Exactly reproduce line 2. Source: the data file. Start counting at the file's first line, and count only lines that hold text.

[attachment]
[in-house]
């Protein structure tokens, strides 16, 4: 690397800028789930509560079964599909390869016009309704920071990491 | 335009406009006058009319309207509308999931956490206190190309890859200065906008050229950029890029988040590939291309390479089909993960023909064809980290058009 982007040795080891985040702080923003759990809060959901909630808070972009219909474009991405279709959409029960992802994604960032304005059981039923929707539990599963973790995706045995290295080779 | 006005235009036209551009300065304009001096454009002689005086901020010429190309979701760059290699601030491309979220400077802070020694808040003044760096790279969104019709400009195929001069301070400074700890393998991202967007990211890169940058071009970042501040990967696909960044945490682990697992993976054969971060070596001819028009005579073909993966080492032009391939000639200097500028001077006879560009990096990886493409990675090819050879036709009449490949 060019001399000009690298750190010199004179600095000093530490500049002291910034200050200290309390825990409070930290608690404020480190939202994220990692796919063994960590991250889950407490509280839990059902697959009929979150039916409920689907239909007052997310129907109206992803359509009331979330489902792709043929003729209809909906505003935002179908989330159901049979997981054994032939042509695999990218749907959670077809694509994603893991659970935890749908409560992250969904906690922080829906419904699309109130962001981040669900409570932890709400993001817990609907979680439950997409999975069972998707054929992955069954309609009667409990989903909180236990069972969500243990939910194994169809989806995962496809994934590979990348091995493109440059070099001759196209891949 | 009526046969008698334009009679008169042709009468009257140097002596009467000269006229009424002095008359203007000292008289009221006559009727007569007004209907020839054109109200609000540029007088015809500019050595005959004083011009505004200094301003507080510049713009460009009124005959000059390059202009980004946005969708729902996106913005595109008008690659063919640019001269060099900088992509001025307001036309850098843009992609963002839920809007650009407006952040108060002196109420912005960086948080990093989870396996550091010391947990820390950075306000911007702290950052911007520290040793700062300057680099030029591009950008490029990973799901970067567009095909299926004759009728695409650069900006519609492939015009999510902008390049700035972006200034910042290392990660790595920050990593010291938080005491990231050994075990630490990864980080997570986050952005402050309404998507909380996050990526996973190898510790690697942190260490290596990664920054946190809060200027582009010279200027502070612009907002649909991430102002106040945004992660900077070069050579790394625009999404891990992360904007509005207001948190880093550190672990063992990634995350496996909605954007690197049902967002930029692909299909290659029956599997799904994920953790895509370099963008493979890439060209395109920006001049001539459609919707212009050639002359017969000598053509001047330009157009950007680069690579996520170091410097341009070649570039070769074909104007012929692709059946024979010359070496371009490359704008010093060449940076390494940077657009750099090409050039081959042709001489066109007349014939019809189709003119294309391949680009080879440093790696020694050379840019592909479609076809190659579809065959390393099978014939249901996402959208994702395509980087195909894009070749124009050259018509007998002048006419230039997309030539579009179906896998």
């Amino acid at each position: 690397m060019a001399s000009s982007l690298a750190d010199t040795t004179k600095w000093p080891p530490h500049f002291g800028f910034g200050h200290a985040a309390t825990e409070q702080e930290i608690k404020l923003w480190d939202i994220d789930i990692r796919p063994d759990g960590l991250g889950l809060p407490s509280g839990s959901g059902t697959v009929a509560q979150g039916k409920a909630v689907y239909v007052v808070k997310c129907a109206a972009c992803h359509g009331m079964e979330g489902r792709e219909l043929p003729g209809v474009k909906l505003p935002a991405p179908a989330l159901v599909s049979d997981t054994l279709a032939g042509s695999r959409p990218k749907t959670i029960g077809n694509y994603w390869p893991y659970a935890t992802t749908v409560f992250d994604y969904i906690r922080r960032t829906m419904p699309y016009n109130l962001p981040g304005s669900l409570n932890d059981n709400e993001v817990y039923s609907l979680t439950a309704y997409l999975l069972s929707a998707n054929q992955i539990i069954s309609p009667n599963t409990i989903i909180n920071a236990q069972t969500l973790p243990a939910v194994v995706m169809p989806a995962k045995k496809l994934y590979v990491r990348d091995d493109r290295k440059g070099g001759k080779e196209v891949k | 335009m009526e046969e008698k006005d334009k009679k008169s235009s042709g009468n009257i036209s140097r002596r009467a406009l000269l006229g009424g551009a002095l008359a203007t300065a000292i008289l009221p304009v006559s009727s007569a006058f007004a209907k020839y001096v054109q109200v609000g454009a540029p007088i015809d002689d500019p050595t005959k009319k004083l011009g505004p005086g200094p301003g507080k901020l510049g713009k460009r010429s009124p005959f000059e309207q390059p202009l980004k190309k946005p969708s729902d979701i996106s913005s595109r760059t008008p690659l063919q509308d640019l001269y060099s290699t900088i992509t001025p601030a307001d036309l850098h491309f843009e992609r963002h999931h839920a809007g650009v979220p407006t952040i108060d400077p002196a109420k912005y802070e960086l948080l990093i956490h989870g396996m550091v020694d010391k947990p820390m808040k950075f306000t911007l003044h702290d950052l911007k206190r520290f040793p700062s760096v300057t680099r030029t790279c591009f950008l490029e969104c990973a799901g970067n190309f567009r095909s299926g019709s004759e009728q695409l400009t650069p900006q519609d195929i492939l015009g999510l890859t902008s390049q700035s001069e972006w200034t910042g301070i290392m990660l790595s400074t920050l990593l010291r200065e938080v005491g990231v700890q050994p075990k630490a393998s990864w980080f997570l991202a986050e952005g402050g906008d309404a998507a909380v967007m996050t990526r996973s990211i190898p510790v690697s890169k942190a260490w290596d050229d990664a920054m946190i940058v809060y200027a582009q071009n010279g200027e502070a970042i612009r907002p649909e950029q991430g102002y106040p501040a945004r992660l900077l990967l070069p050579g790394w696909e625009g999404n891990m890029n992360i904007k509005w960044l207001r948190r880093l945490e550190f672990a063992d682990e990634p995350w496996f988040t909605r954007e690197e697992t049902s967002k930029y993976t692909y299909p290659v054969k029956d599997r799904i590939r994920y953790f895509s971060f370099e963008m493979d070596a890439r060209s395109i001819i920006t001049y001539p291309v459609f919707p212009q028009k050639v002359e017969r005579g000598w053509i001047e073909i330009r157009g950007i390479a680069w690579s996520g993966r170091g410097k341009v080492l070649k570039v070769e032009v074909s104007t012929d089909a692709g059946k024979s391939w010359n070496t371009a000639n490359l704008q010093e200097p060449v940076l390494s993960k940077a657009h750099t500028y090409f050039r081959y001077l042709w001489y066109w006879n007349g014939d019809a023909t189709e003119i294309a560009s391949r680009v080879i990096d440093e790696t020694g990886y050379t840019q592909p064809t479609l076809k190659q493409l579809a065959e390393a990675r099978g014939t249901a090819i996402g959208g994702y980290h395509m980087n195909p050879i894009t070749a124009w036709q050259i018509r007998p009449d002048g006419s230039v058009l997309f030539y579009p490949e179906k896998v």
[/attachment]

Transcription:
């Protein structure tokens, strides 16, 4: 690397800028789930509560079964599909390869016009309704920071990491 | 335009406009006058009319309207509308999931956490206190190309890859200065906008050229950029890029988040590939291309390479089909993960023909064809980290058009 982007040795080891985040702080923003759990809060959901909630808070972009219909474009991405279709959409029960992802994604960032304005059981039923929707539990599963973790995706045995290295080779 | 006005235009036209551009300065304009001096454009002689005086901020010429190309979701760059290699601030491309979220400077802070020694808040003044760096790279969104019709400009195929001069301070400074700890393998991202967007990211890169940058071009970042501040990967696909960044945490682990697992993976054969971060070596001819028009005579073909993966080492032009391939000639200097500028001077006879560009990096990886493409990675090819050879036709009449490949 060019001399000009690298750190010199004179600095000093530490500049002291910034200050200290309390825990409070930290608690404020480190939202994220990692796919063994960590991250889950407490509280839990059902697959009929979150039916409920689907239909007052997310129907109206992803359509009331979330489902792709043929003729209809909906505003935002179908989330159901049979997981054994032939042509695999990218749907959670077809694509994603893991659970935890749908409560992250969904906690922080829906419904699309109130962001981040669900409570932890709400993001817990609907979680439950997409999975069972998707054929992955069954309609009667409990989903909180236990069972969500243990939910194994169809989806995962496809994934590979990348091995493109440059070099001759196209891949 | 009526046969008698334009009679008169042709009468009257140097002596009467000269006229009424002095008359203007000292008289009221006559009727007569007004209907020839054109109200609000540029007088015809500019050595005959004083011009505004200094301003507080510049713009460009009124005959000059390059202009980004946005969708729902996106913005595109008008690659063919640019001269060099900088992509001025307001036309850098843009992609963002839920809007650009407006952040108060002196109420912005960086948080990093989870396996550091010391947990820390950075306000911007702290950052911007520290040793700062300057680099030029591009950008490029990973799901970067567009095909299926004759009728695409650069900006519609492939015009999510902008390049700035972006200034910042290392990660790595920050990593010291938080005491990231050994075990630490990864980080997570986050952005402050309404998507909380996050990526996973190898510790690697942190260490290596990664920054946190809060200027582009010279200027502070612009907002649909991430102002106040945004992660900077070069050579790394625009999404891990992360904007509005207001948190880093550190672990063992990634995350496996909605954007690197049902967002930029692909299909290659029956599997799904994920953790895509370099963008493979890439060209395109920006001049001539459609919707212009050639002359017969000598053509001047330009157009950007680069690579996520170091410097341009070649570039070769074909104007012929692709059946024979010359070496371009490359704008010093060449940076390494940077657009750099090409050039081959042709001489066109007349014939019809189709003119294309391949680009080879440093790696020694050379840019592909479609076809190659579809065959390393099978014939249901996402959208994702395509980087195909894009070749124009050259018509007998002048006419230039997309030539579009179906896998």